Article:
Monday, March 26, 2012

Getting it Right in the Camera

When I used to look at photography forums more than I do now I can remember seeing a lot of people talking about how they don't use programs like Photoshop because, "they get it right in the camera".  I suppose the implication is that only photographers who lack the skill to "get it right in the camera" need the help of a program like Photoshop.  And at the extreme there seem to be those who feel it is some kind of virtue to never let your image be touched by a program like Photoshop. Post-processing of images seems to have gotten a bad name. My own belief is that this viewpoint may be a product of the digital age where some may be unaware of how much post-processing goes on in the camera and think that what they are getting is some kind of pure image.

A camera either using a digital sensor or film is just recording information.  That information requires interpretation to make an image. Back in the film days when many photographers had the experience of developing and printing their own film the need for interpretation was more easily seen.  Especially when it came to printing images there were decisions to be made that could result in dramatically different images from the same negative.  Making a successful print often depended as much on your skill in the darkroom as it did on your skill with a camera.  In a lot of ways the relationship of darkroom to camera was similar to that of camera to Photoshop today.  And many of the tools in Photoshop have parallels to skills that are needed in the darkroom.

With digital if you use a output format like jpeg you may get an acceptable image, but be unaware of how much your camera has done to the image to make it look that way.  First if your camera is capable of also putting out raw files at greater than 8 bits then your camera has made a decision to throw out a lot of the information it recorded.  Your camera also has made decisions for you about things like sharpening and color saturation.  While this process may end in a satisfactory image it would be wrong to believe that the image received no post-processing. Actually it probably has undergone an amount of processing similar to what it would were it a raw file processed in Photoshop.  The only difference is that the decisions about what the final output will be is left up to the camera instead of the photographer. For me I would prefer to make these decisions myself even if that means a little extra work in Photoshop. Even if your camera doesn't allow for raw files it may be possible to change its settings so that it does as little in camera processing as possible.  The images may not look as good to you out of the camera, however you will have more flexibility to shape the image the way you want it to appear.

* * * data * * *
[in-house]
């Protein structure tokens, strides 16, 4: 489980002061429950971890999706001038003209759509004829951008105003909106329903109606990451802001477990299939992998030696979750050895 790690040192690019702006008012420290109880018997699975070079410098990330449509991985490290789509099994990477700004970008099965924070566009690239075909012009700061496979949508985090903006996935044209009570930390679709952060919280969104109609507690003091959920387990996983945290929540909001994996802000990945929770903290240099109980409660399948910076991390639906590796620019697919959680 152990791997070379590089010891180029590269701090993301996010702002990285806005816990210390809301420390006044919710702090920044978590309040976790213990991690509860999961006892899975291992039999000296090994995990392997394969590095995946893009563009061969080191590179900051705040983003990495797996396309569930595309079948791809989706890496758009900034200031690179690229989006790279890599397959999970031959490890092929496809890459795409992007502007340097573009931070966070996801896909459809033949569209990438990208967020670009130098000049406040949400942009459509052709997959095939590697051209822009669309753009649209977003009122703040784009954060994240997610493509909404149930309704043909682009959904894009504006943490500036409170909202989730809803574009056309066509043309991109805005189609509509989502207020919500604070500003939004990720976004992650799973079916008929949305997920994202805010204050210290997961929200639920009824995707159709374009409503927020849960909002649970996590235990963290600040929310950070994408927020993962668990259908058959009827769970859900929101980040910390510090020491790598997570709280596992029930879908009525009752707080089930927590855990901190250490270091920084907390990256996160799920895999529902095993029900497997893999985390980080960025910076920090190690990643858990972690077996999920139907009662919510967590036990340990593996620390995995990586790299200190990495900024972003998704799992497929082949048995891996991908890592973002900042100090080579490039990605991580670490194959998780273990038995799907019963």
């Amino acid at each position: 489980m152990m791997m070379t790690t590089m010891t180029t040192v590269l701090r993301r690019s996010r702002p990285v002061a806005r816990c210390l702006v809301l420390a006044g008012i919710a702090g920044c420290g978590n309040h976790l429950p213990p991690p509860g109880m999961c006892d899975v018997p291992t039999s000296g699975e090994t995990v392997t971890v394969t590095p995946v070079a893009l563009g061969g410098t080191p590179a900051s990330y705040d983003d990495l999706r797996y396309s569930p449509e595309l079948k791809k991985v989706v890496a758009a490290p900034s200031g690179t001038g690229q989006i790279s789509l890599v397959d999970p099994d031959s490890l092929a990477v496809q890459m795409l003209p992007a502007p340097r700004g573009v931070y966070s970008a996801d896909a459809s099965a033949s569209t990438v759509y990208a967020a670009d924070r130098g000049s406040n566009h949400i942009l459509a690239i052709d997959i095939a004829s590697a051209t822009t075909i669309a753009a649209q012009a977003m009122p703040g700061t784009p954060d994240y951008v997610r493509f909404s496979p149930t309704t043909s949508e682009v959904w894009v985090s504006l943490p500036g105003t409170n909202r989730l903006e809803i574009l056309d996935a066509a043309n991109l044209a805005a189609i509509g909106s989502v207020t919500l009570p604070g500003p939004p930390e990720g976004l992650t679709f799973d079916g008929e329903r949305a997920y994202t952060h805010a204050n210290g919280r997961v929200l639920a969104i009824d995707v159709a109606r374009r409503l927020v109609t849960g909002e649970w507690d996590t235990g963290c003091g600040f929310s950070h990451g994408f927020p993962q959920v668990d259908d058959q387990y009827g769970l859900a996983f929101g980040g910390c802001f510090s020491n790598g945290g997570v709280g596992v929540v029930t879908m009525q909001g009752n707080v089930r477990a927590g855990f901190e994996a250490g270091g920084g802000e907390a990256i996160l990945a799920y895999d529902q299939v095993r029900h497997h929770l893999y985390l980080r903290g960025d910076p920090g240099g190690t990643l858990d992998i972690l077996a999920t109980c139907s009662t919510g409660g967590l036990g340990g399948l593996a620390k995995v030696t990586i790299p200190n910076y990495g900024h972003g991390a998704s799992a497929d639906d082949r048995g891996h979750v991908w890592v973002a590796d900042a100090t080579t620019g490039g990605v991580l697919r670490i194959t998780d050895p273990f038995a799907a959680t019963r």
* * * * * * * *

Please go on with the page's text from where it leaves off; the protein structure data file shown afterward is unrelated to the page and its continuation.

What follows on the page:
I use jpeg as an example because I tend to doubt that anyone who has used the raw file format would be unaware of the need and even the advantages of making your own interpretation of your images. And to me photography is about having the ability to make my images look the way I want them to. I think the philosophy of "getting it right in the camera" if that means just accepting whatever interpretation the camera decides to make of the image is a limitation and not a virtue.

Well, I suppose this is my first rant post.  I don't really have a problem with taking the pictures you get from a digital camera and being happy with them the way they are.  It is more the sometimes smug attitude I see in some who talk about how their images are Photohop free.


Not related to the post, however I had to add an image.  Taken using an Imperial Reflex 620 with Fujicolor.